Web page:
There are a number of laws that govern the behaviour of systems



There are a number of laws that govern the behaviour of systems. More fundamental than those laws suggested by Einstein or Faraday, are the paradigms derived by Murphy and Sturgeon: ’anything that can go wrong, will go wrong’ and ’ninety per cent of everything is crud’. Another, taught in first year computer programming classes, is ’garbage in, garbage out’. Unfortunately the lawyers and historians who make up our ruling classes have never attended a computer class, so it didn’t occur to them to outlaw the packaging of mortgage loans to the unemployed as collateral for new loans. The ensuing disaster has meant that funding for any public project is now in short supply. Research funding is, not surprisingly, in danger again. 

This means that now, more than ever, it is important to ensure the distribution of research funds is made as efficient and fair as possible. The present system involves defining a problem and writing grant proposals, followed by assessment and peer review. A process that can be simplified to: what’s the problem or what product do we need, and who is the best person to do the work or who has the best track record?

In an ideal non-Murphy world, this approach would work like a charm. However, in the real world matters are somewhat different.

Snag 1 A number of world changing ideas have arisen by chance or by giving someone the opportunity to investigate an idea they find interesting. Examples include Viagra, the internet, Post-its, polytetrafluoroethylene (PTFE) and the lotus effect. Naturally, the present research funding approach may also throw up some unanticipated results and products, but is it the most efficient way to find the unexpected? Google, one of the most successful companies in the world, expects all its engineers to spend 20 per cent of their time working on a project of their own choosing.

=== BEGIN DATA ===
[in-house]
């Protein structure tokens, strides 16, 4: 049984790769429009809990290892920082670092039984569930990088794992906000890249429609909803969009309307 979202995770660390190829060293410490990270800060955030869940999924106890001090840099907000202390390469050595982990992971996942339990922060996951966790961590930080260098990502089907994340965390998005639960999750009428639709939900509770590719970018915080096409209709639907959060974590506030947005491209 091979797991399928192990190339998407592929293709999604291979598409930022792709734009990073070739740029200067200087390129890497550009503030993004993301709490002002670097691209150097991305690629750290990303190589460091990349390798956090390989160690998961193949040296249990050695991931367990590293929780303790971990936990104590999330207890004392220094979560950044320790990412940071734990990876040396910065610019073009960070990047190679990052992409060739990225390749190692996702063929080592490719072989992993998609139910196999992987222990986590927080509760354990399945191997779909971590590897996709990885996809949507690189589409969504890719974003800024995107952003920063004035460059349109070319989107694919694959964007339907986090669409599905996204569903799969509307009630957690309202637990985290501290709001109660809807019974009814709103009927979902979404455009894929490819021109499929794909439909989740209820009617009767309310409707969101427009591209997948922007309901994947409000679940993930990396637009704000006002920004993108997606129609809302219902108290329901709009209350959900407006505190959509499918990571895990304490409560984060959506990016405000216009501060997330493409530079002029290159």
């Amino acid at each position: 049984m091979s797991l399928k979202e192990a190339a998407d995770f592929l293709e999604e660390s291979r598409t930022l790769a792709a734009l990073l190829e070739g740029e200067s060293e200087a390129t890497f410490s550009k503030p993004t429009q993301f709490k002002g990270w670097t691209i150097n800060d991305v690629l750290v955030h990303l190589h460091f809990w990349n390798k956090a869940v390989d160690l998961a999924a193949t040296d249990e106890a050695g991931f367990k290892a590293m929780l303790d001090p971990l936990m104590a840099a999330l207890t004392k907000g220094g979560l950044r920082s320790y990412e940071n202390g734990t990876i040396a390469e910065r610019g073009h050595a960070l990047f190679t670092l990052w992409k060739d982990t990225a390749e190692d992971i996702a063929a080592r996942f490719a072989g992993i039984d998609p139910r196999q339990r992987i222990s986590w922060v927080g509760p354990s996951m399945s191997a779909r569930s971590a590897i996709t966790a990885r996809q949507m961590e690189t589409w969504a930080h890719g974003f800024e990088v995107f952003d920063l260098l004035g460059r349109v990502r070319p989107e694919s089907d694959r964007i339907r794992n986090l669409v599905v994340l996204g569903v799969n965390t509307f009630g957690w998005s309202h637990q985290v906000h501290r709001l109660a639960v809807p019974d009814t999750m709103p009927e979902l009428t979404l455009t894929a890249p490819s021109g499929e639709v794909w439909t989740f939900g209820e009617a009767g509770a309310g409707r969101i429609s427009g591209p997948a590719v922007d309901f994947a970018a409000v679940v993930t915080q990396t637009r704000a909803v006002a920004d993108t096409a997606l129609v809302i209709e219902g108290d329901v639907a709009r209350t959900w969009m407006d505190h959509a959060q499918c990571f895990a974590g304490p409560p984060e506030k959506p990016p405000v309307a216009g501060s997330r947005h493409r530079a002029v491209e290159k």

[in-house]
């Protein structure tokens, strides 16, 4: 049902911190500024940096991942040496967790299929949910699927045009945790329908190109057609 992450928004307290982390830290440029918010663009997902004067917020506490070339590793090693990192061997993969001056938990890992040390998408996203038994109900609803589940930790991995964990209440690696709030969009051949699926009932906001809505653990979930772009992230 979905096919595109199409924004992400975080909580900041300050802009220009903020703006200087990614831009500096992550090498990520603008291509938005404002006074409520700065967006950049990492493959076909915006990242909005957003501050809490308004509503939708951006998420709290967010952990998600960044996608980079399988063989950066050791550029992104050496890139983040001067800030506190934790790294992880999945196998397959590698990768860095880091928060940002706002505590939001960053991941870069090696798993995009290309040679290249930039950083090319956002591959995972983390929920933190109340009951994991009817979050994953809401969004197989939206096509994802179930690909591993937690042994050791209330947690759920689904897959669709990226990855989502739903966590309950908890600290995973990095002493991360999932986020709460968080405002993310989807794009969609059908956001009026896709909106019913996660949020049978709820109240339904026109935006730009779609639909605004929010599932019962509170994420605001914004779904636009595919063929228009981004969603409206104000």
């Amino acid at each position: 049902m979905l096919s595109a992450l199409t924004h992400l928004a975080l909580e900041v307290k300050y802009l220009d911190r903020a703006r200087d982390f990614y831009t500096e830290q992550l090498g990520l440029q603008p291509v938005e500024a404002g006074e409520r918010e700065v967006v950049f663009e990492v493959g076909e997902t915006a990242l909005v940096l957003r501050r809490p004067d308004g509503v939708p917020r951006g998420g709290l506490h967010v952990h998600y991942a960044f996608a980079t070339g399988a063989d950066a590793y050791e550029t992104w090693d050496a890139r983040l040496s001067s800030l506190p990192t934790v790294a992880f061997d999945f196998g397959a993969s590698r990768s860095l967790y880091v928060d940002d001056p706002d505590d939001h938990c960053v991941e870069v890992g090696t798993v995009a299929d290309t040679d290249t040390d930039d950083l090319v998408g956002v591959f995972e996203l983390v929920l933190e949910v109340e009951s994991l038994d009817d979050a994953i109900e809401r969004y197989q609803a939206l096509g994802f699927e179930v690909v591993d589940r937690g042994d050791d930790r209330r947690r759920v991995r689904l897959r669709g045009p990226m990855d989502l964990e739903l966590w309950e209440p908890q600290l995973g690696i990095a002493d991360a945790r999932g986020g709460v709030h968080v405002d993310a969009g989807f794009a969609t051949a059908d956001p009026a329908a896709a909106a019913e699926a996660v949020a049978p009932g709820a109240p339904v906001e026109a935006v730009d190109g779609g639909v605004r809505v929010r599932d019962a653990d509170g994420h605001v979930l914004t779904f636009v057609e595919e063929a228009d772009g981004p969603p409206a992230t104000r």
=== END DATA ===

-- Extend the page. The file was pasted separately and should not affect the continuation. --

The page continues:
Snag 2: The prize goes to the group with the best written grant proposal. Preparing proposals has become a major industry, with the online booksellers Amazon UK offering more than 1000 books on how to write the best proposal. This means that scientists need to spend a considerable fraction of their working time scheming to get their hands on funding. 

Snag 3: Some of our best scientists are leaving science. The decline of research, development and manufacturing in the UK in favour of financial services was due in part to the creaming off of the brighter brains by the ’casinos’ in the City of London. In addition, under the present system, active scientists and engineers are taken away from the laboratory and design office to assess and administer other projects. 

Is there a cure? Perhaps we should remember the words of Rowland Hill, ’why should the devil have all the good tunes?’ and follow the example of the stock exchange. My suggestion is to set up a lottery to distribute research funds. The research organisation would simply enter the lottery to determine whether they received a grant or not. At the end of the project the happy winners would need to present certified accounts. Please note I’m not suggesting mimicking the UK MPs expense system! 

The advantages of a lottery are a huge reduction in administration and less researchers’ time spent writing proposals.  

If this suggestion is considered too extreme, perhaps we could just finance a proportion of research in this way - say 10 per cent or less. This could lead to a long term, one to two century long, research project to assess the difference in quality of products developed through funding by the lottery and those paid for by the present day peer assessment system.  

If I could only find a body to fund this proposal...

Neil Forsyth